COMMENTARY: Trump conned people with phony populism


obrien


A populist fever has swept the nation — or so we’ve been told.

President-elect Donald Trump’s narrow victory on Nov. 8 was almost universally labeled by pundits as a rejection of establishment norms. Even the most liberal members of the mainstream media at least partially bought into the narrative that he would head to Washington, rip American government from the clutches of corporate interests and hand it back to working people once and for all.

They all missed something critical: Trump’s brand of populism is really thinly veiled corporatism.

Trump has turned off many wealthy Wall Street bankers and corporate interests with controversial remarks on race and immigration, but his set of policies is what they’ve been dreaming of all along. His supposed populism is really an experiment in handing the already rich and powerful more influence, hoping it will somehow help the little guy.

Take Wall Street reform. Hillary Clinton was labeled from the start as a puppet of commercial and investment banking. Yet it is the supposed populist Trump who made deregulating banks and financial institutions a centerpiece of his economic platform. Dodd-Frank — the massive piece of legislation containing expansive consumer protections and reigns in excessive risks in the financial system — will soon be history if Congress cooperates with Trump.

Trump’s cabinet is already starting to take shape, and the short lists for each position are filled with Washington insiders, investment bankers and powerful lobbyists. JP Morgan CEO Jamie Dimon was reportedly in the running to head the Treasury Department.

The new administration also plans on deregulating the fossil fuel industry, letting Big Oil and Big Coal trample our environment at a time when climate change is as pressing as ever. Harold Hamm, a billionaire pioneer of hydraulic fracturing (“fracking”), is on the short list to manage our nation’s public lands and waters as the interior secretary.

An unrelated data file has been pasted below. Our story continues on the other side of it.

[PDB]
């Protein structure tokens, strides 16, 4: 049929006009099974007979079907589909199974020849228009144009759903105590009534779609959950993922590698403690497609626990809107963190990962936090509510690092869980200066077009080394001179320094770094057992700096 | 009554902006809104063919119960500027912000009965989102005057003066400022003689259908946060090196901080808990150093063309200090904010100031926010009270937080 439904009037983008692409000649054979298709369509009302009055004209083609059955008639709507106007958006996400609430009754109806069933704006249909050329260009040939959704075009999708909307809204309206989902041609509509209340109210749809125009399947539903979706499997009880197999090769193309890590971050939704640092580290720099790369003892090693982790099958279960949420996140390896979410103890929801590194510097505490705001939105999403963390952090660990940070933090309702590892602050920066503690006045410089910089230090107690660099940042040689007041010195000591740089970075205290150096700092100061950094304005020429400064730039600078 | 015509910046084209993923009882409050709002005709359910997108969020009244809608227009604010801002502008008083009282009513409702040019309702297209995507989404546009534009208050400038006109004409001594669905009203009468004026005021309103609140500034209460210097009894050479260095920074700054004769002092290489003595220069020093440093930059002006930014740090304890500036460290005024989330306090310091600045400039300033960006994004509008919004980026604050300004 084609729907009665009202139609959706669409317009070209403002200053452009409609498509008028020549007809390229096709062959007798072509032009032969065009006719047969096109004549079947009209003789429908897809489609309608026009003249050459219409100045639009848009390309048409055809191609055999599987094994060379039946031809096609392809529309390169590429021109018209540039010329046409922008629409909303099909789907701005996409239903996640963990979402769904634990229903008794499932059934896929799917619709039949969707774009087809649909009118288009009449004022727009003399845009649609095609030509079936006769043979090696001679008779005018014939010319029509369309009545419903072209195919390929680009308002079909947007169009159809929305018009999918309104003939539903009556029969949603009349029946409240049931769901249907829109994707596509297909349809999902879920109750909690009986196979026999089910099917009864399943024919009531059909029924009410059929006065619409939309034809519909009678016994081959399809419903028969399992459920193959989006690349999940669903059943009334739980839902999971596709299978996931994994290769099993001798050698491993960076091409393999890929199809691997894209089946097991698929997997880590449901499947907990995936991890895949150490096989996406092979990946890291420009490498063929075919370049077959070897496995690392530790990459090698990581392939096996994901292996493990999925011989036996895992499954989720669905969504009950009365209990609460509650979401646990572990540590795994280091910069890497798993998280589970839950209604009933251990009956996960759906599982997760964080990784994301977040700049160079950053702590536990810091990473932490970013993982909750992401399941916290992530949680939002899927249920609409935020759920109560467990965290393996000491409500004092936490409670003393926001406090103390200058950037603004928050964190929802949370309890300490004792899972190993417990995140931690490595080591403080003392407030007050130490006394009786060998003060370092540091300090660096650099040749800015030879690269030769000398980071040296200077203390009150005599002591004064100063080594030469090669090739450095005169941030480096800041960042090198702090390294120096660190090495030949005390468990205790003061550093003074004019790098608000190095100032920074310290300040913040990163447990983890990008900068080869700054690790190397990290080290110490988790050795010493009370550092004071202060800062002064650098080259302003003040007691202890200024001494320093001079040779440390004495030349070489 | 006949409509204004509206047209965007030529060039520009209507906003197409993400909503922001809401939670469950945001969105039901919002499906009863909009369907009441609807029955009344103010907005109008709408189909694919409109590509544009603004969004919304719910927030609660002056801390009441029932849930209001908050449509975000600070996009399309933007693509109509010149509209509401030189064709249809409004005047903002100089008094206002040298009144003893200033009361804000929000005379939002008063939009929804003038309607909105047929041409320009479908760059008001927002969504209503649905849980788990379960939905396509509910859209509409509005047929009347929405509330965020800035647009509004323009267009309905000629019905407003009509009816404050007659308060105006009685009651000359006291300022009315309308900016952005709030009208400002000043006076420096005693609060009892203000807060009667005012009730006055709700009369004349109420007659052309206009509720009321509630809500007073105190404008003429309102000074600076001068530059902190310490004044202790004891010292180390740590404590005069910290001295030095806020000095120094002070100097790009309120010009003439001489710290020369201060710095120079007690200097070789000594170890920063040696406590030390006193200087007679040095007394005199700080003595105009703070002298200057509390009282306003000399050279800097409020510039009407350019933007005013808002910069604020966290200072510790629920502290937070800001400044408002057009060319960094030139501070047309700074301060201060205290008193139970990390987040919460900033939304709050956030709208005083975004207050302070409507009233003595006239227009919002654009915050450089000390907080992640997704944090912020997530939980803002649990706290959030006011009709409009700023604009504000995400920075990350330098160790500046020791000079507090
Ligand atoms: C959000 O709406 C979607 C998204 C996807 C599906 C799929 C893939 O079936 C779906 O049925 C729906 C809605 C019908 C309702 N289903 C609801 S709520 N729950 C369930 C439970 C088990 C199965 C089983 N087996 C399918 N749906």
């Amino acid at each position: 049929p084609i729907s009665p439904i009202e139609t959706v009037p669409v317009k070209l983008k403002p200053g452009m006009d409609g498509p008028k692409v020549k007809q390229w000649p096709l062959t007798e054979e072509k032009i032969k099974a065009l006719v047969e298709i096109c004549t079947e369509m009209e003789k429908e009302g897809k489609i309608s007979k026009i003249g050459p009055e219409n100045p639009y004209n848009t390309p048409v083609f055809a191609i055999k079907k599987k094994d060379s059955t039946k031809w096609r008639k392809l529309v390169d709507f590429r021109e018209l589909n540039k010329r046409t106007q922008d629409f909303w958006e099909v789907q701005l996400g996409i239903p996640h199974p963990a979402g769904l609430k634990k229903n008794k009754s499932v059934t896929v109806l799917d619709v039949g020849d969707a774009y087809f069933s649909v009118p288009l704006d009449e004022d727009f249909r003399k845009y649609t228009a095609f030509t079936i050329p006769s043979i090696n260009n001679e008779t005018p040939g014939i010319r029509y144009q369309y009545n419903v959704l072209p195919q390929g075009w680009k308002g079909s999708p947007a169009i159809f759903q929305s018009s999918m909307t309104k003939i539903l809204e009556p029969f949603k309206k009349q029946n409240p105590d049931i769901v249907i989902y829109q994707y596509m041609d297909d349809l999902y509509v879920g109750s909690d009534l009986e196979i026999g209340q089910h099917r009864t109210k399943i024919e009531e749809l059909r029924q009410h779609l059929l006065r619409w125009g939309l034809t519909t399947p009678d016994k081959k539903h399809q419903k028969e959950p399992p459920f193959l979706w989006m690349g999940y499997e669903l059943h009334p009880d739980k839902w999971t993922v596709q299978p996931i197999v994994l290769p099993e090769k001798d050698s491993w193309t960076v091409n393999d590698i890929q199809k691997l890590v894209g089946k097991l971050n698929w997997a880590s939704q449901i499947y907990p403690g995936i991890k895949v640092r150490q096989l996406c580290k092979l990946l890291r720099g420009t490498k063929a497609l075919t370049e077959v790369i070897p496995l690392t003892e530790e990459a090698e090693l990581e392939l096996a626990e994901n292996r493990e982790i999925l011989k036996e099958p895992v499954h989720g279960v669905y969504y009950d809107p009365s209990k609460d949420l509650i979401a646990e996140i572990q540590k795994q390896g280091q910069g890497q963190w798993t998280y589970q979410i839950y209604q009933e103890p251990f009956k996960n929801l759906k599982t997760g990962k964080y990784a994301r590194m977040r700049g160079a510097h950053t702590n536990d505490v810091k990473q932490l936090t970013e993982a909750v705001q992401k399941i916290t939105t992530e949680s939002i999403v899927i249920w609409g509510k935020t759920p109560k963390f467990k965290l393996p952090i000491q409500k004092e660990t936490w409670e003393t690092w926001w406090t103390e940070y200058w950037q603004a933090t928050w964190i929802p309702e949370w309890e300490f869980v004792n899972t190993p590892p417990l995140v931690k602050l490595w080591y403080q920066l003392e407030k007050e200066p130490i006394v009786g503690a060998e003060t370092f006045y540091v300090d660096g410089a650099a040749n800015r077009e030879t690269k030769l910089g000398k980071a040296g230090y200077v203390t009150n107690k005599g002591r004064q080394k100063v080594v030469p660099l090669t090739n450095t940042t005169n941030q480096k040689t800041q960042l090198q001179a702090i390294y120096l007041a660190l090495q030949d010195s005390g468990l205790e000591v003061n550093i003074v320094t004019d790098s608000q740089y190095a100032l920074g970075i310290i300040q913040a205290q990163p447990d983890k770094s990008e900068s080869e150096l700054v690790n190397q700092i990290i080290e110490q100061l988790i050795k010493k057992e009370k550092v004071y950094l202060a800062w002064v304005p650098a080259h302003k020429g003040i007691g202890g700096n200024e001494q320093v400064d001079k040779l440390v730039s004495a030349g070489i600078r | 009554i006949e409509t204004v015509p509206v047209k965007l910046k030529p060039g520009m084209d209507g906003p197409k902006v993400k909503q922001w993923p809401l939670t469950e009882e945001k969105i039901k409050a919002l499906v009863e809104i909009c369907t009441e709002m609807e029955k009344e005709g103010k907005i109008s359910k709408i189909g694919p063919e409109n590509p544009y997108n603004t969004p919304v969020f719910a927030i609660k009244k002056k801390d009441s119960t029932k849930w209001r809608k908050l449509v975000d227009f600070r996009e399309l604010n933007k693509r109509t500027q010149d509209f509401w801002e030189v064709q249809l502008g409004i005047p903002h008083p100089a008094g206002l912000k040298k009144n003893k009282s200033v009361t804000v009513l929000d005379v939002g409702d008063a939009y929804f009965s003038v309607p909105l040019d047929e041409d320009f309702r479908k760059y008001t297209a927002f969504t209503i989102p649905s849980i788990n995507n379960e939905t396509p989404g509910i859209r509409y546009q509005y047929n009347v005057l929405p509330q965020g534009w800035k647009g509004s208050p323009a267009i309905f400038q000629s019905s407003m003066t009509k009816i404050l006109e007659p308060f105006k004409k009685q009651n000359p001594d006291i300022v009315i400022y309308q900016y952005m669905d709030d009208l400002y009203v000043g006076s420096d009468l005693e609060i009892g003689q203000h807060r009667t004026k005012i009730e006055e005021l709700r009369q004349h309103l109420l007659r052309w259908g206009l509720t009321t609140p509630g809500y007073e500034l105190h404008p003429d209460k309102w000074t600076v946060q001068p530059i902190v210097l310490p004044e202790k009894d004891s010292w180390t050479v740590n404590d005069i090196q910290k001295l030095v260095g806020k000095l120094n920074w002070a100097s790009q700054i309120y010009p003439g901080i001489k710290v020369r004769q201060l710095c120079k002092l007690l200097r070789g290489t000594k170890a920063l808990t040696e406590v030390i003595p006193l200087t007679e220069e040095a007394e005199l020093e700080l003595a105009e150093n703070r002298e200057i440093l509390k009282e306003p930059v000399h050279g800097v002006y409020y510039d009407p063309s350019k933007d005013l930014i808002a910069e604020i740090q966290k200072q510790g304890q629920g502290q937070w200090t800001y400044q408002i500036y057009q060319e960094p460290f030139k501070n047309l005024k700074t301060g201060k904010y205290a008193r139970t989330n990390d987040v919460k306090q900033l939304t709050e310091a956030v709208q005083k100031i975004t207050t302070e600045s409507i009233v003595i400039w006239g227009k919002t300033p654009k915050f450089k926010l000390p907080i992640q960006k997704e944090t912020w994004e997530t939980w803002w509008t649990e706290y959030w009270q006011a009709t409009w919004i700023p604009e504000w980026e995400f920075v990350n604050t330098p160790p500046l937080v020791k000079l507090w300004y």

The Paul Ryan budget, which Trump mostly adopted in September, would thrust millions of working people and families into poverty with massive cuts to programs like Medicaid, food stamps, Pell Grants and the Earned Income Tax Credit. The white working poor who voted Trump into office would be among those hurt the most by these cuts.

Donald Trump conned the American people with his phony brand of populism, and we must fight back with an economic and environmental agenda that puts working class and middle class families first, rather than large corporations.

Instead of pinning Trump’s win on racism or bigotry, Democrats must acknowledge the economic anxiety that pervades Middle America and its causes. Globalization has torn communities apart throughout the country and left millions of workers without a place in the modern economy. We must equip them with the skills that they need to compete with workers abroad by making college and technical training affordable and accessible to every American. We must end the War on Drugs that targets and oppresses the poor. We must strengthen and expand the tools that allow hard-working Americans to climb the economic ladder.

Most importantly, progressives must reject politics of division that has corroded the Democratic Party. To survive as a political force, we once again must learn to empathize with struggling Americans, rather than label them racists or bigots. The Democratic Party used to be the party of the poor and middle class and a check on big business. The party must return to its economic roots that once made it so successful.

Only then can we truly have a populist revolution.

Connor O'Brien is a School of Arts and Sciences sophomore majoring in economics.


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Connor O'Brien

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